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When You Don’t Want the Details

Being a compassionate listener doesn't necessarily mean hearing every detail of someone's story.  Sometimes hearing the details of a story can have a lasting negative impact on you, as when someone is sharing a violent news story.  Sometimes the details of a story just aren't connecting, as when someone shares a technical part of his or her job of which you have no real understanding.


Unfortunately when you say, "I don't want to hear the details, just summarize," it usually doesn't go over well with the other person.  S/he can't distinguish between you not wanting the details and a sense of rejection or intolerance.  So how can you take care of your own needs and still offer compassionate listening?


With the violent news story or similar example, you can follow these four steps:  call a pause, reassure the other person that you want to hear him or her,  let the other person know how you are affected by particular details,  and then make a specific request.  It might sound something like this, "Wait!  I really want to hear about you. And when I hear details about violence, the images stay with me for years.  Would you be willing to share about your experience without sharing the details?"


More often you likely find yourself hearing details to which you simply aren't connected, that is, you get bored.  Sometimes the only way someone knows how to share an experience is by sharing the details of what happened.  S/he doesn't have access to the experience behind the details in a direct way.  So if you asked for the person's experience, you might get a blank stare.  If you asked this person skip the details because you are bored and have a need for aliveness, you are likely to be perceived as insulting and rejecting.


What's more helpful is to interrupt to connect with an empathy guess.  At first, when you interrupt, the other person may be a little startled and tense.  Most interruptions are followed by taking attention away from the speaker, so it takes a few interruptions for the other person to get that you are actually expressing curiosity.  Interrupting to connect is a skill that takes practice.  It requires attunement to the other person's experience and a sense of how much intimacy your interaction of the moment can hold.   It's a practice of  listening to the other's heart regardless of the words.  Over the course of the conversation you will feel the tone start to shift as the other person relaxes into being seen and heard more fully.  Often your empathy guesses can float along the top of what the other person is saying in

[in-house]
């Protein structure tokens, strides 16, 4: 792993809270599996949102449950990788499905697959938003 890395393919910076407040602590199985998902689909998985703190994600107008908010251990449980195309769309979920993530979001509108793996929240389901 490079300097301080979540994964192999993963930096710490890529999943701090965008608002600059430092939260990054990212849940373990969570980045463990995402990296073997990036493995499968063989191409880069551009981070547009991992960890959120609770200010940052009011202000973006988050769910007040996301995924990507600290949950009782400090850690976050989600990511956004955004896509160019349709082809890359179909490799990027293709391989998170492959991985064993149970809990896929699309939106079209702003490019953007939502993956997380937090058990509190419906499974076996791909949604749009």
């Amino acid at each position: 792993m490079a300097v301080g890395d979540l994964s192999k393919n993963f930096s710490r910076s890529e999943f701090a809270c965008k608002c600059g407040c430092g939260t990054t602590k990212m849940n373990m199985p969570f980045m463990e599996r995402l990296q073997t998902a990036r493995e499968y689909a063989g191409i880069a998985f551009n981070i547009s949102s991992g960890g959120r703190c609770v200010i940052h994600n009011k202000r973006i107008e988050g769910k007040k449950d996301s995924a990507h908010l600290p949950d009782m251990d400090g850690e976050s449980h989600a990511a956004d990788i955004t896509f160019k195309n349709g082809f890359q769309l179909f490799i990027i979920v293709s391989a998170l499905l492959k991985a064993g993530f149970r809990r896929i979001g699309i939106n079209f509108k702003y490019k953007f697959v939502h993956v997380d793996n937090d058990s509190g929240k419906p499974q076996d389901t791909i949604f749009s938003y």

one word or a short phrase.  For example,

  • Frustrating, huh?   

  • Sounds complicated

  • feeling proud?

  • respect?

  • A bit overwhelming?

  • A frantic day?

  • You're really into it, huh?

  • It's your passion?

  • Do you enjoy the challenge of those technical problems?


You can likely tolerate a certain amount of boredom or disconnect in a conversation knowing that conversations have ups and downs.  However, when boredom turns into resentful listening, it's toxic for both of you.  Interrupting to connect is a way to take responsibility not only for your own needs, but also for caring for the relationship.


Practice

Take a moment now to choose a particular relationship to practice interrupting to connect.  Set your intention to practice in the next interaction with this person.

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2 Responses

  1. Mar 27, 2015
    Kim Braun

    LaShelle,
    Thanks for the article. I have tried to interrupt to get to the feelings and needs especially if the "story" is something I don't agree with but do want to offer empathy and to connect. Can you give some tips on addressing someone who wants you to agree with them and continues with the details because all you can offer them is empathy. I would like to move onto the needs, feelings, etc and move on in the conversation, but seem to get trapped with them repeating themselves over again and dismissing every guess at a need or feeling. I try to summarize, mirror and to ask if they think I understand. But unless I agree, they continue and later they may say the needs and feelings that I asked about earlier were the ones that they had but didn't want to say earlier because I didn't agree. Thanks

  2. Mar 29, 2015

    Hmm, I would try going right to the request, asking "So what to want to have happen next time we are in that situation?"

    When someone is attached to his or her memory of an experience, they are usually looking for accountability hoping that if you own what you did, it won't happen again and that your empathy will be more genuine.

    Also, I might let the connection go for a while and not offer empathy if the other person is so attached to me agreeing, they may be too reactive to receive empathy.

    Does this help?

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